Tuesday, October 4, 2011

Tea and radiation in Japan

Even after the nuclear accident, I have not stopped drinking Japanese tea.  I understand that tea in the market is basically regulated and safe.

Konnichiwa, it’s Kohei(^^)  The other day, I attended a workshop about “Tea and radiation”.  It was lectured by Mr. Nakamura from the Shizuoka prefecture chagyo-kenkyu center (http://www.pref.shizuoka.jp/sangyou/sa-820/).  This workshop included some scientific information and technical data, and it was difficult for me to follow those parts.

However, the overall main idea is …

l  The radiation exists in our daily lives since before the incident and we are exposed to it at some level.  You can’t make it “0” zero. 

l  At the moment, nobody can tell that you'll get cancer just by the number of radiation you are exposed to.  What you can only say is that less is better.  The risk of getting cancer with radiation is quite the same as getting one by smoking.  You can’t exactly tell how many cigarettes does one have to take to develop cancer.

l  The government set a very low maximum contamination point for tea so most Japanese tea is perfectly safe.   It is indicated that tea can only have the maximum of 500 Bq/kg of radioactive cesium.  Anything beyond that is rejected.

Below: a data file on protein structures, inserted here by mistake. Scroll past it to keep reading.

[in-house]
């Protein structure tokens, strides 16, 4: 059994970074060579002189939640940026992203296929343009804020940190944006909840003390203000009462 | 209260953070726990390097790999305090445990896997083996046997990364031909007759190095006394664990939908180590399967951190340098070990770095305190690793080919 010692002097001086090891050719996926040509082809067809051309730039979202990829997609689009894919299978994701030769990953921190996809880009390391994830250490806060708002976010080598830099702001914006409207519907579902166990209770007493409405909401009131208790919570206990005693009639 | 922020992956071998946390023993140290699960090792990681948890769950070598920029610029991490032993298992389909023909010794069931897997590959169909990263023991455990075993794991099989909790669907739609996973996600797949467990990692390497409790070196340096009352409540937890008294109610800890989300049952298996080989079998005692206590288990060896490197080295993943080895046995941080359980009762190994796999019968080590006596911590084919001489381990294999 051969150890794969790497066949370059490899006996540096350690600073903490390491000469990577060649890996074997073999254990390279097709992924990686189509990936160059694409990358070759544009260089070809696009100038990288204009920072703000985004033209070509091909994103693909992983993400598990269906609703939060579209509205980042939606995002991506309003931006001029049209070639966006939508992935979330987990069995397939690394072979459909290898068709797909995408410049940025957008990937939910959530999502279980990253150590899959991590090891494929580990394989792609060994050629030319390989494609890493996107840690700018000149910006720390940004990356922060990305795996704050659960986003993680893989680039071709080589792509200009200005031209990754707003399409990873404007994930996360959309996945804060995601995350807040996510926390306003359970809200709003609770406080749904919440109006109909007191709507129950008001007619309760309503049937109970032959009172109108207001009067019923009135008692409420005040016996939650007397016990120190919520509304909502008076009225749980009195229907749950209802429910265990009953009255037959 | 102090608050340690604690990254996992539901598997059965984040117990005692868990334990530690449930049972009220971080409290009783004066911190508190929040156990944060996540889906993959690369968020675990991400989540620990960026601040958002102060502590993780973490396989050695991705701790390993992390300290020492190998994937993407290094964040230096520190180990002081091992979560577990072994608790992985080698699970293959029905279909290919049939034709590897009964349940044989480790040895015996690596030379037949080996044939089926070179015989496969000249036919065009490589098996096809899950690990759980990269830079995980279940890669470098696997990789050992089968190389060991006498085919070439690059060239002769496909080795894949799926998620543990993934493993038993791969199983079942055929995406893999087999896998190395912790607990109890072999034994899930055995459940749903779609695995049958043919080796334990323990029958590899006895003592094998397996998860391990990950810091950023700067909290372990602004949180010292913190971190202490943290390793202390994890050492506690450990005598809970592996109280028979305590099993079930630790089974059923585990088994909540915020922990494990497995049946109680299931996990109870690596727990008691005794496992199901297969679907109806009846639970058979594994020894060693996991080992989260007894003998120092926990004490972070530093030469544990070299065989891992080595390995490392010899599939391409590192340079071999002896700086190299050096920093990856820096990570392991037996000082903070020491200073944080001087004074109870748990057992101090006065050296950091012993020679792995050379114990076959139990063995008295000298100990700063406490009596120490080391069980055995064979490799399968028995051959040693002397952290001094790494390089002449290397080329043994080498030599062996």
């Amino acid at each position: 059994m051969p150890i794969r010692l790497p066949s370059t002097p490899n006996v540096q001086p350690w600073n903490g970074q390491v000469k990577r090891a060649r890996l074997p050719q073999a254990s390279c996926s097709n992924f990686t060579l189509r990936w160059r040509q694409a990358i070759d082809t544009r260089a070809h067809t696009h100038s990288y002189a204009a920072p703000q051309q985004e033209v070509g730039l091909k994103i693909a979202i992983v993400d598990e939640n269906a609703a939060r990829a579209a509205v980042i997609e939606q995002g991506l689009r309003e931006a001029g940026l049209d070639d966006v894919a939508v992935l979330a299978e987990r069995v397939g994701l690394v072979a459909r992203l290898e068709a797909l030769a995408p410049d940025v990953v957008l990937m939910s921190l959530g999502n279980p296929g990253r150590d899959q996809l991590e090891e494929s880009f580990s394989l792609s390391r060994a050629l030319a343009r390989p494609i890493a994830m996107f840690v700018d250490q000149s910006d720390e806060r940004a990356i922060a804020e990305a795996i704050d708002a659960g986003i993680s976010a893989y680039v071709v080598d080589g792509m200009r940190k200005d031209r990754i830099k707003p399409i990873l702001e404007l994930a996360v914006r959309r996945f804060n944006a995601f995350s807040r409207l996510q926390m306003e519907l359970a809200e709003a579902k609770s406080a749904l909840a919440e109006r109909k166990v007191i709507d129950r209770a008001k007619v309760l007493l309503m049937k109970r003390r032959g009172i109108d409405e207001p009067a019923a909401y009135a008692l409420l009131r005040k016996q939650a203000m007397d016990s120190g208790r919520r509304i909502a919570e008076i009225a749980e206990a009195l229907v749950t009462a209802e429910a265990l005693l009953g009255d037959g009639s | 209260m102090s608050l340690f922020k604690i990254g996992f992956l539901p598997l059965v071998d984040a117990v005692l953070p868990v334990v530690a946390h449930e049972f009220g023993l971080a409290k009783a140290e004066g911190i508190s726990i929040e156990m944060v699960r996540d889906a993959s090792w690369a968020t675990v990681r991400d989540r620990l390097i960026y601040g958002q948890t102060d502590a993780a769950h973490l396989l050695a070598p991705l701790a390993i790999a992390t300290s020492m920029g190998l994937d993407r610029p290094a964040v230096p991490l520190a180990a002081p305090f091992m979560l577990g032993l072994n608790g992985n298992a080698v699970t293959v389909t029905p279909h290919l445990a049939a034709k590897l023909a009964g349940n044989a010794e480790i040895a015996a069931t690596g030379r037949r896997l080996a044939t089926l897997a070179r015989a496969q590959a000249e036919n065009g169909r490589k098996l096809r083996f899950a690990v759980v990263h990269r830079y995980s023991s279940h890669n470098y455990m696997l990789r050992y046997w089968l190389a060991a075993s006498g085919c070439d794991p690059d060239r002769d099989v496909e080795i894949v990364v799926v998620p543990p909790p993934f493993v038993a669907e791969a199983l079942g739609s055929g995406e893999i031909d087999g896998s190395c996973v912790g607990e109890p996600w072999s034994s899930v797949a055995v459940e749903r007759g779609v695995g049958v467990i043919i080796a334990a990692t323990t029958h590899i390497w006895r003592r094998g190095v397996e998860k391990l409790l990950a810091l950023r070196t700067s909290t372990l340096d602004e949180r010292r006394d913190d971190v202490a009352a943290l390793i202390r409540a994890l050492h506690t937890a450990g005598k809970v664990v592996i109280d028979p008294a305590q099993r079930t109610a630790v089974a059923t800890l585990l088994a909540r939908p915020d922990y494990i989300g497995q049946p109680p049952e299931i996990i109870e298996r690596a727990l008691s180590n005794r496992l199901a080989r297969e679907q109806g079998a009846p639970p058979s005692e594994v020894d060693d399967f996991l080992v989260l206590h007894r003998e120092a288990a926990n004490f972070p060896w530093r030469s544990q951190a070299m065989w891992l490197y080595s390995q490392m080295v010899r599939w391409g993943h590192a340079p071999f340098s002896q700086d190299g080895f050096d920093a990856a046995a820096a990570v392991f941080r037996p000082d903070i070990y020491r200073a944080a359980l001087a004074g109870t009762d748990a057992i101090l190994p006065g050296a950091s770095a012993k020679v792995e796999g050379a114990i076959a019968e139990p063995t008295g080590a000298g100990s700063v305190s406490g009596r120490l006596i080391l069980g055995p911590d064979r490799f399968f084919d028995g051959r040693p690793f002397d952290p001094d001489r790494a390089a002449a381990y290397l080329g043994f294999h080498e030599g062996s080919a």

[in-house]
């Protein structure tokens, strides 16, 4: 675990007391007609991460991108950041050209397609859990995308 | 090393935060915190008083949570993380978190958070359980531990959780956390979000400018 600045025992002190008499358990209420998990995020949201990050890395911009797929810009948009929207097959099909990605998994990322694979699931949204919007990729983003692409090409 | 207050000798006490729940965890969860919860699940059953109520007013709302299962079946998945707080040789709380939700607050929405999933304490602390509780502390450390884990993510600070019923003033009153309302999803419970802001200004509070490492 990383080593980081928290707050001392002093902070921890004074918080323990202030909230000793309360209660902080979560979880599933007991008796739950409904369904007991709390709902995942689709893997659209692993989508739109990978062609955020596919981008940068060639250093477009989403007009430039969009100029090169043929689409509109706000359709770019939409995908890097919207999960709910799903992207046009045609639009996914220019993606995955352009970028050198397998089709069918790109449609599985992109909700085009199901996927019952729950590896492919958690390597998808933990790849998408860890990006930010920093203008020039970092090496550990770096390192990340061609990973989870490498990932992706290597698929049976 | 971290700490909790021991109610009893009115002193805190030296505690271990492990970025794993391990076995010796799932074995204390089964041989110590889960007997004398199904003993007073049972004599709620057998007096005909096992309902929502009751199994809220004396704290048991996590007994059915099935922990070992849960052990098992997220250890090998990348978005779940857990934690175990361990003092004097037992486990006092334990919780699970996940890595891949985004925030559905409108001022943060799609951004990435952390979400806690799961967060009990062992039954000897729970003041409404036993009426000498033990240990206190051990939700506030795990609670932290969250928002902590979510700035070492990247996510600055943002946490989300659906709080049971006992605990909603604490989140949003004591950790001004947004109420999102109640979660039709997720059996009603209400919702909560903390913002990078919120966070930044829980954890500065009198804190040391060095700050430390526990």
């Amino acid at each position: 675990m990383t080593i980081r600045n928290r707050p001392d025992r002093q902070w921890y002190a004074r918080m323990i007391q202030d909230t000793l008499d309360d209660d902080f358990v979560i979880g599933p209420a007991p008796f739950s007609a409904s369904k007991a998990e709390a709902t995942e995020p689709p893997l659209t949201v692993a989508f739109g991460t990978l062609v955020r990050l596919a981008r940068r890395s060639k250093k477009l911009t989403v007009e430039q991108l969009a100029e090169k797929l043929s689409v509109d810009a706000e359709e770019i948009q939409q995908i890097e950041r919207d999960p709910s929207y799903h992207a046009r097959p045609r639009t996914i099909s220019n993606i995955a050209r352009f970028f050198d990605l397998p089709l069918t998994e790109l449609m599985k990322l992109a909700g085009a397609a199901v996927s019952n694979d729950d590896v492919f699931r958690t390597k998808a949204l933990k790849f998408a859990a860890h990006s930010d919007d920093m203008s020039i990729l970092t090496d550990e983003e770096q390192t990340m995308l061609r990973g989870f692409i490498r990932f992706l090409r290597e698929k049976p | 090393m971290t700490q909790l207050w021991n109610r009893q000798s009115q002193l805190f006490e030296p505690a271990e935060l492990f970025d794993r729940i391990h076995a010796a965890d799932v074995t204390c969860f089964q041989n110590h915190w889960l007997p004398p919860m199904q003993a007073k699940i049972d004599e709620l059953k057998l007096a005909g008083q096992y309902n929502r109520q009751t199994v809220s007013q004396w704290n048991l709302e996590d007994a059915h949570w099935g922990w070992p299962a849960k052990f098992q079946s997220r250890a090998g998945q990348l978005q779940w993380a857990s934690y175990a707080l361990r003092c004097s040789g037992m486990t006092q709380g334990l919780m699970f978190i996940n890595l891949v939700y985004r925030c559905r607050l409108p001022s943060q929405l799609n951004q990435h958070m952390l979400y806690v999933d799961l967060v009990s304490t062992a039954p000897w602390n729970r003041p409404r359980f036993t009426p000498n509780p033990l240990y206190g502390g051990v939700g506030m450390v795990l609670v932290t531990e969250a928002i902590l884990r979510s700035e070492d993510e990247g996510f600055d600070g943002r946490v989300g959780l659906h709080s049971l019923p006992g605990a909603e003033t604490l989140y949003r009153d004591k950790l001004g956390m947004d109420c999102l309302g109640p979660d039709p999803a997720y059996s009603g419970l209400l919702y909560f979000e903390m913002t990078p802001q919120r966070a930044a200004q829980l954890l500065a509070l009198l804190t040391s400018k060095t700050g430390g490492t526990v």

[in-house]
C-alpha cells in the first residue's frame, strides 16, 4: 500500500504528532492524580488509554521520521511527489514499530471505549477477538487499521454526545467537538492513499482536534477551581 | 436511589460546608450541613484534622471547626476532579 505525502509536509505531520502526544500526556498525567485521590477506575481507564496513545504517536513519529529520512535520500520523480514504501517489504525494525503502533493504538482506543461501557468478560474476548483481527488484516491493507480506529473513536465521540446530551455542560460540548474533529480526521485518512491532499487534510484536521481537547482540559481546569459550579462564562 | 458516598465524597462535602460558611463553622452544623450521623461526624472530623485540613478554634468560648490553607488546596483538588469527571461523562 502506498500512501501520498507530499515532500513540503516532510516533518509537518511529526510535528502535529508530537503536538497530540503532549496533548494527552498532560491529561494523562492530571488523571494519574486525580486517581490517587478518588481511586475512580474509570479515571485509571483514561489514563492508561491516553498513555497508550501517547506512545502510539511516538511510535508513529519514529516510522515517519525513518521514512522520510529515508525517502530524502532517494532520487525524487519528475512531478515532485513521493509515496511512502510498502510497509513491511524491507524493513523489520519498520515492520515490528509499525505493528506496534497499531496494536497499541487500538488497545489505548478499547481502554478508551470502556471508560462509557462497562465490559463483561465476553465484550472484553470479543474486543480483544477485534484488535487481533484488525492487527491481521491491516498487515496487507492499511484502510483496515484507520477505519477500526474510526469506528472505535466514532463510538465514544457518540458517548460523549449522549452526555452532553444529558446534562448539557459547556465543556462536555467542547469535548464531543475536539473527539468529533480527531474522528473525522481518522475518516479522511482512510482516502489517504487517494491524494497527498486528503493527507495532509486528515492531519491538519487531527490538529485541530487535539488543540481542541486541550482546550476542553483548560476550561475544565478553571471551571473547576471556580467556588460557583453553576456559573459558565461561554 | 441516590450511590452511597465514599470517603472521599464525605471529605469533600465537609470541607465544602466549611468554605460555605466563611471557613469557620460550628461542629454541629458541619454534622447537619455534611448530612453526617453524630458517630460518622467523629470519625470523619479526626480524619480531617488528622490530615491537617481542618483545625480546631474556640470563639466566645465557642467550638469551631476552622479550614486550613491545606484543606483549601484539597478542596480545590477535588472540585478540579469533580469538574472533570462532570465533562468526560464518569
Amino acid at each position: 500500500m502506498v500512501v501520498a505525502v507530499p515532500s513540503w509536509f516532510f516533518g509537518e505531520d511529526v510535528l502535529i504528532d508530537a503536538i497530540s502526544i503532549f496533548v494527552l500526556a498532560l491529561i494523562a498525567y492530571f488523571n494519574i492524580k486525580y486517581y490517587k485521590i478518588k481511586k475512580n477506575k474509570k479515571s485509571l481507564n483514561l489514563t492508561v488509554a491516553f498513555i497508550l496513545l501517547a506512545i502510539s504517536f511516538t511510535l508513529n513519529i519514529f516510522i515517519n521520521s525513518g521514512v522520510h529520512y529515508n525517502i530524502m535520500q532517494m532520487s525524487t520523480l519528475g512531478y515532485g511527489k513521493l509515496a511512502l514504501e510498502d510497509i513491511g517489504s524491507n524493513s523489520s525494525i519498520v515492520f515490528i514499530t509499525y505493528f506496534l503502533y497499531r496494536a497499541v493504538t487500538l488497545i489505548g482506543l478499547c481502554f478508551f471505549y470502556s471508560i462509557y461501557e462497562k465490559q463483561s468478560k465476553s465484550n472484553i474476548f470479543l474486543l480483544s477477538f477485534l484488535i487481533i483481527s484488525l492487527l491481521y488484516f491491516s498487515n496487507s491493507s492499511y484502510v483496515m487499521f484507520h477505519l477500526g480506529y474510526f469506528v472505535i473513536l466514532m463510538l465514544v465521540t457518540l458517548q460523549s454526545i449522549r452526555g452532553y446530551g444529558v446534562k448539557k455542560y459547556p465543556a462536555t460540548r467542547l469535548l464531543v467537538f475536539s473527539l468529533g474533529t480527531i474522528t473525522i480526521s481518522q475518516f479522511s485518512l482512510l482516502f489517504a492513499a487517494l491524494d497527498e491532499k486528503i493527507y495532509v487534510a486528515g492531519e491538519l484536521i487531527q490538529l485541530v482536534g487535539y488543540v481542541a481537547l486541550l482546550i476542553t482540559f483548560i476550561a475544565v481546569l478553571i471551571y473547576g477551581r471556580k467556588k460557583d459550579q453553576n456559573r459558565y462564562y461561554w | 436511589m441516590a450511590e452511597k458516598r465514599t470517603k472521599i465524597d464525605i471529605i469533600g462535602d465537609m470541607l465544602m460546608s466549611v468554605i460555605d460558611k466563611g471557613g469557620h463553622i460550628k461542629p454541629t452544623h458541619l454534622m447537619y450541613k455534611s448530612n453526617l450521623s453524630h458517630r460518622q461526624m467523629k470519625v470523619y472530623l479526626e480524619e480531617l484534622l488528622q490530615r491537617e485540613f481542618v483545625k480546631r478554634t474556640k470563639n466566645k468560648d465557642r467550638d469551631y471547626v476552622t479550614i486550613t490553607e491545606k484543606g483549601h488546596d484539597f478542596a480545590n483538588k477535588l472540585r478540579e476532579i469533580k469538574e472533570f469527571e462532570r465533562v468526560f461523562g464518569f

One of the data that I was interested in was the difference of the regulation at each organization.  It appears that even on this date, Japanese regulation is quite strict among those organizations.

Regulation for radioactive cesium in tea

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1250500(since Apr8 2011)




3000 (Cs134:1000,  Cs137:2000)





This data is from the workshop.


  1. Please watch this and then talk about the safety of tea in Japan. There is virtually no printed news about this story on the internet, at least not in English, since about three months ago. This is a scary video. I am inclined to buy my green tea from China until someone does an open and honest study and publishes the results in terms that a layman can understand:


  2. Hi, thank you for the link of the video. I didn’t know about the contaminated tea over the limit found in France and a mail order company in Tokyo. I’ll write about it on the next post. Thanks!

  3. Thank you. I would appreciate hearing about anything you can find on this subject. I buy Ito En sencha in bags (with a little macha powder in there too), in the US, very good tea and very inexpensive considering the good quality of the tea. Their tea comes from Shizuoka and I am wondering about that youtube report about Shizuoka.

    I think your blog is very interesting and informative for Westerners who don't know very much about Sado or tea in Japan. I just discovered it yesterday and have read a lot of it already. Thanks. Your English is very good, too.